Over a period of time, there is one star who has harvested this masculine insecurity with more convincing stories than Chennai Express, appropriating tropes from subversive cinema more seamlessly in service of a larger-than-life protagonist. The erstwhile hypermasculine Khiladi, Akshay Kumar, has found a winning formula to reinvent the regular guy into a hero in the old-fashioned sense of the term. Featuring in a series of films where his masculinity is threatened, he often emerges as the ‘mansplainer’ par excellence who lectures women (and men) endlessly on how to save themselves – from themselves. With Padman, this agenda is no longer a secret. He wants to be a superman without using violence or intimidation and his method is simple and effective – he just tells women repeatedly that they are wrong. No wonder the insecure men with fewer role models flock to his films. (As they do with Salman Khan, who is at heart an anarchist.) Kumar’s films cleverly obscure their goals for domination, especially of domination over women.

Kumar is, in one sense, the quintessential neo-hero of the Modi era. In one of his recent films, titled Gabbar is Back, he brutally murders ordinary people who happen to be in positions where they could corrupt the system. A more nakedly fascist plot can only be seen in the Shankar’s Tamil films (South Indian action film plots, incidentally, work very well for our ‘Hindu stars’, Kumar and Ajay Devgn). According to Gabbar is Back, fear is an instrument to keep the society in check. The iconic villain of all times, the outlaw Gabbar Singh, is recast as a hero who can clean up the system by rejecting the rule of law.

The resonance of such a plot in post-2014 India is fairly apparent as lynch mobs, Hindutva terrorists and rapists are garlanded, celebrated or defended, respectively. Gabbar is Back is to India’s lynch mobs what Toilet-Padman is to Swachh Bharat Abhiyan – they are two halves of the same whole. Attractive slogans for ‘a clean-up’, created for the middle class to rally behind a pretend reformer, who challenges hierarchies and uses shame as an effective tactic. He encourages self-loathing as the means to demoralise and destroy you till you submit to his rule. This is a hero who emerged from the ashes of subversive cinema that had once successfully challenged dominant narratives. The neo-hero is vying for a renewed life among stories like Toilet and Padman, set again in small town India, with multiple, competing voices, seeking to push the simple narrative of a superman who is here to rescue us from ourselves but also to deny us control over our own stories and struggles.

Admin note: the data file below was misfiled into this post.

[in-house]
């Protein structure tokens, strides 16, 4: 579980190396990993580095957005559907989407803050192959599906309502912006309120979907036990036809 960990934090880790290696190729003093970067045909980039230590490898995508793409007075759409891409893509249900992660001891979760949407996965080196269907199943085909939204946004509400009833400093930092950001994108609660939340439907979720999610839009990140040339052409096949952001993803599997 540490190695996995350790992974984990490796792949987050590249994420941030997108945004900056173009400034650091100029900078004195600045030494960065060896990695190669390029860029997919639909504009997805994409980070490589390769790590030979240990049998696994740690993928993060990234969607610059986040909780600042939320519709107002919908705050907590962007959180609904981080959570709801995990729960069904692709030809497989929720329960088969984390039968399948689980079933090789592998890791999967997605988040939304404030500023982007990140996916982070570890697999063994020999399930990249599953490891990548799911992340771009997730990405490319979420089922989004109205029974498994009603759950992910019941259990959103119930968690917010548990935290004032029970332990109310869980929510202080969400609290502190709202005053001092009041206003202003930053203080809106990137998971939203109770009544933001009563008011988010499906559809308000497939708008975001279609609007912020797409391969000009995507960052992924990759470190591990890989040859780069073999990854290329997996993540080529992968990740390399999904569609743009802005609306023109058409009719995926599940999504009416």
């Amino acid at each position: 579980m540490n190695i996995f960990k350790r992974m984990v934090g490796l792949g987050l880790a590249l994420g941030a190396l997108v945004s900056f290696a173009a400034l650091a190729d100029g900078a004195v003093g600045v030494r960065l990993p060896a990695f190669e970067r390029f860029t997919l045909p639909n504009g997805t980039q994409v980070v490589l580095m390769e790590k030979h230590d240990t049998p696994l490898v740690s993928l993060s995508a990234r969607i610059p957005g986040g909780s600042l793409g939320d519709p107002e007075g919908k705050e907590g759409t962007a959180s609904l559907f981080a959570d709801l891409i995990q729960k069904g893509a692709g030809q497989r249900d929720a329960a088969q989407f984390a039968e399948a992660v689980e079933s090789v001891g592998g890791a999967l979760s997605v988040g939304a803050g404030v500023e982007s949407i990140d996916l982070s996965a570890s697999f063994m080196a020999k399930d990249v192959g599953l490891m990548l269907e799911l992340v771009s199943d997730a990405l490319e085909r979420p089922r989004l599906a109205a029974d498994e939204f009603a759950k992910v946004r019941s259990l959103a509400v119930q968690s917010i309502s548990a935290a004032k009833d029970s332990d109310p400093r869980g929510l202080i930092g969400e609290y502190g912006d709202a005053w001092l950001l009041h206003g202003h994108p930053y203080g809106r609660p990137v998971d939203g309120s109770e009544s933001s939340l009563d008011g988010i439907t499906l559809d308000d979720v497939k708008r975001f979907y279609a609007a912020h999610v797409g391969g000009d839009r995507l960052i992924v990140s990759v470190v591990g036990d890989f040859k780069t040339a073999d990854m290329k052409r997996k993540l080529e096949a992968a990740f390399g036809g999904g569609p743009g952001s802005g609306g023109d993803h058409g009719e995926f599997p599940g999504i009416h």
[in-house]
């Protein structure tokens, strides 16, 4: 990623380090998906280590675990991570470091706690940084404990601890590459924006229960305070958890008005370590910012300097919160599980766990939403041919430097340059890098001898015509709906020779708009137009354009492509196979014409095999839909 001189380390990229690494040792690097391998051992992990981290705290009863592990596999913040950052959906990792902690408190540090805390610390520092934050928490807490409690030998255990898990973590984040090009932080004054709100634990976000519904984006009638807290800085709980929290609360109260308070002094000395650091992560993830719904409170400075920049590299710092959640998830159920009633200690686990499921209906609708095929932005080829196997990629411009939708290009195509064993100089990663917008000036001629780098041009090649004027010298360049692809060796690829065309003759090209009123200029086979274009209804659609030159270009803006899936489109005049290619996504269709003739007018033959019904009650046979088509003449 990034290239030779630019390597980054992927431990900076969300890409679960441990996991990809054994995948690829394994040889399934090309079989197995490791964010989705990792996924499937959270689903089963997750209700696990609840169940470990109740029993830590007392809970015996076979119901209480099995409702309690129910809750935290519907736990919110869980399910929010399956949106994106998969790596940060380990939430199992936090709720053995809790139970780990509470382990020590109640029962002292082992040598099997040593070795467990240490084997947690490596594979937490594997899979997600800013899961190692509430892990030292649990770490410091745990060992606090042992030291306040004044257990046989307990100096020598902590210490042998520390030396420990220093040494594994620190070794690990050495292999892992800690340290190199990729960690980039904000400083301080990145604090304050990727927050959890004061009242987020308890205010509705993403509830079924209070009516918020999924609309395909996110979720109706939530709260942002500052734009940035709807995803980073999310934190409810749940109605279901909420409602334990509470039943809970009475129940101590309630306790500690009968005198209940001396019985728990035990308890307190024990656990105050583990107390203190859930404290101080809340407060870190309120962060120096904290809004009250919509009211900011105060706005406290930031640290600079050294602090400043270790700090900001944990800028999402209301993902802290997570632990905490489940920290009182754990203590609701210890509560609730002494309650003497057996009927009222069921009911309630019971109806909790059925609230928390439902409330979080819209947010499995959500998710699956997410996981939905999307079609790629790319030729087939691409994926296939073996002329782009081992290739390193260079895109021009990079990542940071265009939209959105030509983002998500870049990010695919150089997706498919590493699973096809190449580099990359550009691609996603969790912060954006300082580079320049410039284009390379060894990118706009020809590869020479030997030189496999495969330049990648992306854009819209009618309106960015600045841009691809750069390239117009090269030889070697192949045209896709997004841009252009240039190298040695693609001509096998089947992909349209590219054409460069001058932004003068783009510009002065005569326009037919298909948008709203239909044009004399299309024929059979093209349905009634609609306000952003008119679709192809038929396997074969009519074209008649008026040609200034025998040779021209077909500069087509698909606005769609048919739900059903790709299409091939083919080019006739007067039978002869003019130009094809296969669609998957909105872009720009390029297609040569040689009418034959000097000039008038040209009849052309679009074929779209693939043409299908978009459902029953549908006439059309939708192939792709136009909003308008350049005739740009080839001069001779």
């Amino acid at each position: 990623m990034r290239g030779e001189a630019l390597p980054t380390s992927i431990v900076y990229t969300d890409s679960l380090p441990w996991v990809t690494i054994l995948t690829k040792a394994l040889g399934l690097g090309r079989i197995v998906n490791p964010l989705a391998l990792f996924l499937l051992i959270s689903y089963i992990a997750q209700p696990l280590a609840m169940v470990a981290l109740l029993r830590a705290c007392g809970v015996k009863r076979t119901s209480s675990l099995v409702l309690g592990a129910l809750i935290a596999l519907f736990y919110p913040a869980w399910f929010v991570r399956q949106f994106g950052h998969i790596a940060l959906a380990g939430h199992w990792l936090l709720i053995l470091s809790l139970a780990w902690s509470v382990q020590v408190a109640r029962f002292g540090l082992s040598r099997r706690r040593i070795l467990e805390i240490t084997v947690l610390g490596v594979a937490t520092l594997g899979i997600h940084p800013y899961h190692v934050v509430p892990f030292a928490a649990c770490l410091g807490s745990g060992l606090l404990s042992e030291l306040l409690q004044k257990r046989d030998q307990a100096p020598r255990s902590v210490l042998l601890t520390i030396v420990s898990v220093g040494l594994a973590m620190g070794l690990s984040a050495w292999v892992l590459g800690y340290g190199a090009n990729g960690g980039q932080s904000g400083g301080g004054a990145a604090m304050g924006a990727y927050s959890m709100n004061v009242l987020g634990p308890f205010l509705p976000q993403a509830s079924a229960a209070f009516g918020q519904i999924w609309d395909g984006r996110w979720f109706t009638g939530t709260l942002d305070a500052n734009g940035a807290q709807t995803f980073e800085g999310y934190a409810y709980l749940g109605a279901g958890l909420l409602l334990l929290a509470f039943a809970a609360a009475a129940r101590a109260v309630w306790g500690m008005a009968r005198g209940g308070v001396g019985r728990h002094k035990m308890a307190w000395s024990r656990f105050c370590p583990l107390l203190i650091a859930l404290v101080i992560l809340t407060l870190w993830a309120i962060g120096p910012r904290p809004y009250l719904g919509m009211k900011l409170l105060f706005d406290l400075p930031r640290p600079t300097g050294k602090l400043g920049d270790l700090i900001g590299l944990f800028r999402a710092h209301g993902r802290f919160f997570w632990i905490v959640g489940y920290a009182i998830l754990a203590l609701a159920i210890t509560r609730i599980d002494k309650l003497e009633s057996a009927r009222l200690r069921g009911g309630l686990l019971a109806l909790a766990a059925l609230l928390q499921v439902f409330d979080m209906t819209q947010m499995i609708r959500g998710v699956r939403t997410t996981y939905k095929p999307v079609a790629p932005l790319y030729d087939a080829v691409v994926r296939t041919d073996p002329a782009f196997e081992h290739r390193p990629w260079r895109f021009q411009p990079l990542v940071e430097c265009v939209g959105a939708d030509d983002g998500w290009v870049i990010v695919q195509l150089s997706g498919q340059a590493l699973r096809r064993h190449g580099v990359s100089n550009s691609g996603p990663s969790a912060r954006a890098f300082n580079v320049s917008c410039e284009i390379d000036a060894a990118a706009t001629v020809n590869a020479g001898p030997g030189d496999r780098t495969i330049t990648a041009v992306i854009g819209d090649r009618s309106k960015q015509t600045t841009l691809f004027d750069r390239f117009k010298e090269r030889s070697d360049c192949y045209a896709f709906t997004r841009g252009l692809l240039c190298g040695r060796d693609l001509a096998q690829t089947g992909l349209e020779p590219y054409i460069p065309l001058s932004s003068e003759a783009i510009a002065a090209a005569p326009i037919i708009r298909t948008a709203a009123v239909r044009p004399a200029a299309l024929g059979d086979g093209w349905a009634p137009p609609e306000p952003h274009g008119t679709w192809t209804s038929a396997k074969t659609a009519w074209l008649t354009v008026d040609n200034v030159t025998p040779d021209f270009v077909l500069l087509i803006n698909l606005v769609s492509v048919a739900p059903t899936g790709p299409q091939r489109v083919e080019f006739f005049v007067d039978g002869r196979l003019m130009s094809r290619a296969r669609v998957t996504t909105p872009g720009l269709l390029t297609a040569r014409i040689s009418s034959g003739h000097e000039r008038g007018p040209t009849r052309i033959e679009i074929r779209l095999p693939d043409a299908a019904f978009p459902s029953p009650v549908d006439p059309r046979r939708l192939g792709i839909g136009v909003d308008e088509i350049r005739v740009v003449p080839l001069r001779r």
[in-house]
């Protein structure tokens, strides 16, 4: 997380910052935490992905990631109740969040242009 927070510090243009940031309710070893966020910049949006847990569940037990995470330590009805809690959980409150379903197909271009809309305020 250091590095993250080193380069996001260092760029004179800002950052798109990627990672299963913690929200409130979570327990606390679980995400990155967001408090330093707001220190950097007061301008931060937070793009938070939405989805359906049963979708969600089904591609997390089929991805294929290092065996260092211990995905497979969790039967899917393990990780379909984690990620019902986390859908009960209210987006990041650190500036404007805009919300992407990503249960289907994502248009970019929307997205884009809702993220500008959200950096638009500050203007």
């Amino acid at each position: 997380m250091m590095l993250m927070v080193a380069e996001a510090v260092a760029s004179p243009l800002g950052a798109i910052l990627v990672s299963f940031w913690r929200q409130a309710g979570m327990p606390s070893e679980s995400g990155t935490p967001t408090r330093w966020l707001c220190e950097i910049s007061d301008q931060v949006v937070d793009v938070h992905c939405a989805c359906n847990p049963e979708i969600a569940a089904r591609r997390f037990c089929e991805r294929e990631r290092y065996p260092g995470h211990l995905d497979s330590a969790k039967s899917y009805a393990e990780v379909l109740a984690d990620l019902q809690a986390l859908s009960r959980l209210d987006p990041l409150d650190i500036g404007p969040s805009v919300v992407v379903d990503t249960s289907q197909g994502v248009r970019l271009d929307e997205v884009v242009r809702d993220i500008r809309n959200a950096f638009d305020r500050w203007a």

The challenge to hierarchies that the right-wing ostensibly poses is also designed to displace the more liberal aspects of the mainstream society where women’s stories are shared and heard, replacing them with the patriarchal authority of a man who takes care of women’s needs because they are apparently incapable of doing so. Dismissing MeToo stories as liberal and elitist even as the right wing celebrates violence perpetrated by ‘son of the soil’ underdog men elsewhere highlights how central maintaining patriarchal authority is to our homegrown fascism.

Kumar, in short, is making fascist films by both appropriating from and indirectly delegitimising the subversive cinema at the same time. More disturbingly, he – and the anarchist Salman Khan – have been more successful in reclaiming violence than Shah Rukh has. Kumar’s films are a product of a crisis of masculinity created by a world where authorship of tales has finally been wrested from the monopoly of men. This has led to the popularisation of dictatorial men who privilege male supremacy over the rule of law. We are, consequently, caught between the utopic potential of subversive tales and cathartic MeToo narratives, on the one hand, and the dystopic popularity of fascist heroes, on the other. Modis of the real world or Gabbars in the reel world will keep returning as long as insecure men need heroes, even if they are fascist heroes. The struggle to control the narrative continues.

Rama Srinivasan is an anthropologist based in Germany.